Creating High Performance Through People

by Dr Malcolm Johnson FAIM

Creating High Performance Through People

People want to flourish and be at their best but the reality is that barely 20% are succeeding in this objective. Approximately 60% are stuck in 'ordinary' mode. The remaining 20% of people are languishing, describing their lives as "hollow" or "empty".1

Listed below are a range of sentiments against which people and teams might assess the volume and tone of interactions in their everyday work environment.

The tipping point is a ratio of three positive sentiments/comments to one negative. Why the negative? Appropriate negativity is a critical ingredient within human flourishing that serves to help keep people grounded; in other words, a realistic balance to offset unbridled hubris.

Positivity ratios at or above 3:1 are associated with flourishing. The preferred ratio is 5:1 meaning that for every burst of irritability, tense exchange, or negative thought there need to be five times as many positives.

High performing teams exhibit ratios of 6:1

Poorly performing teams exhibit ratios less than 3:1

Just as negativity within the dynamics of human flourishing must be appropriate, positivity must be both appropriate and genuine.

How would your team assess prevalence of the following?

Positive List Negative List
Contentment Anger
Gratitude Fear
Hope Guilt
Interest Shame
Love Sadness
Pride Embarrassment
Amusement Contempt
Compassion Disgust

There is a catastrophic flip when the ratio of positive to negative falls below the critical threshold of 3:1. It becomes much more difficult to reverse as the subconscious begins to search out proof that the negative judgement is correct.

A change in negative tone also follows where negative feelings are more easily aroused and out of proportion to the incident.

Research2 has concluded that creating an environment where people flourish requires the optimal functioning of four key components:

  1. Goodness – indexed by happiness, satisfaction, and superior functioning
  2. Generativity – indexed by broadened thought-action repertoires and behavioural flexibility
  3. Growth – indexed by gains in enduring personal and social resources
  4. Resilience – indexed by survival and growth in the aftermath of adversity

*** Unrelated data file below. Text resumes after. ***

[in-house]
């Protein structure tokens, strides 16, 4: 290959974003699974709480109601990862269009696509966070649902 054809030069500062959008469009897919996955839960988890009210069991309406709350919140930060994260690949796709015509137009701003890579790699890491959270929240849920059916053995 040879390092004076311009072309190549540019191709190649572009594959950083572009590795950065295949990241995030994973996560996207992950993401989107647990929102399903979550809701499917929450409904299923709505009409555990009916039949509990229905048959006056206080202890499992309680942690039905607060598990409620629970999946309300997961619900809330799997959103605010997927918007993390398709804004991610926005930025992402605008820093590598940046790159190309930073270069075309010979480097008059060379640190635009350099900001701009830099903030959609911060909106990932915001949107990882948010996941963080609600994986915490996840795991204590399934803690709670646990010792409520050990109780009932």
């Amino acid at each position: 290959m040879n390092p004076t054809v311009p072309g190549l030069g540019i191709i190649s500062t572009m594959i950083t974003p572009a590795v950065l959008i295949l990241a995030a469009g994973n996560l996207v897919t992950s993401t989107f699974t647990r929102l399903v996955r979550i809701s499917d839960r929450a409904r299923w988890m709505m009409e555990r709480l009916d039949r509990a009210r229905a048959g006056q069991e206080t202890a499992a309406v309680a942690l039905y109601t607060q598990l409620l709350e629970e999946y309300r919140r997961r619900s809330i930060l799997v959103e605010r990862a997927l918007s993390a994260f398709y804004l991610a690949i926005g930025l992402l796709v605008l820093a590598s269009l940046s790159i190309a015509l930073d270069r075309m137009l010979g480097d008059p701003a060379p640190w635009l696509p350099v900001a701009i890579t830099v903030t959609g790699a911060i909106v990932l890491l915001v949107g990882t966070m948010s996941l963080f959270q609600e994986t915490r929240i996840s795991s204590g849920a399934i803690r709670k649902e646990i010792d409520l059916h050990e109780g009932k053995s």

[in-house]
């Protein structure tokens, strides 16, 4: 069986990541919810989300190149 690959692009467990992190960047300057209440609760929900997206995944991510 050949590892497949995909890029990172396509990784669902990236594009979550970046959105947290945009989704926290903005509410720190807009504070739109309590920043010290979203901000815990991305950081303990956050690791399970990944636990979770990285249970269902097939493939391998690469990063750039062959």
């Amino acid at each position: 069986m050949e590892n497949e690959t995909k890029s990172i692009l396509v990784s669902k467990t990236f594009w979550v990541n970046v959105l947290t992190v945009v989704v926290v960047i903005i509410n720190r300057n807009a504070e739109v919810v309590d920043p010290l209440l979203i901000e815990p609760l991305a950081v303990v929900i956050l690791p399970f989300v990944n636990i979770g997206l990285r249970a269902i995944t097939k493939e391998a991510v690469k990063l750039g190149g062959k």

At your next meeting a rule of thumb is to consider how open your team is to positive influence and open-ended questions posed to explore issues. If people are frequently defending their positions and are inflexible to change, it is likely that the ratio has fallen below 3:1.


References

1. Keyes, C.L.M (2002) The mental health continuum: From languishing to flourishing in life, Journal of Health and Social Behavior, 43, 207-222.

2. Fredrickson, B.L. & Losada, M. F. (2005) Positive affect and the complex dynamics of human flourishing, American Psychologist, 60, 678-686.


About author

Dr Malcolm Johnson MBA (Qld ) Ph.D (Qld) FAIM
Dr Malcolm Johnson Dr Malcolm Johnson is General Manager of Professional Development and Research at the Australian Institute of Management QLD NSW ACT NT. He completed his MBA and thesis on corporate strategy while working at Shell Australia, subsequently contributing to preparation of the country business plan submitted to the Shell Board in London.

Malcolm undertook doctoral research in decision behaviour which he subsequently applied to build and sell a number of sizeable businesses in the financial services sector. Understanding decision drivers enabled articulation of client specific solutions that mapped aspirations to appropriate actions and resources.

The research also has specific application to change management. Understanding the complexity of implementing strategic change, he has guided a number of strategic transformations across the public and private sectors. This contribution to enhanced management practices has been recognised through coverage in publications ranging from BRW, Asset, InFinance, and Money Management through to the Australian Financial Review and The Australian.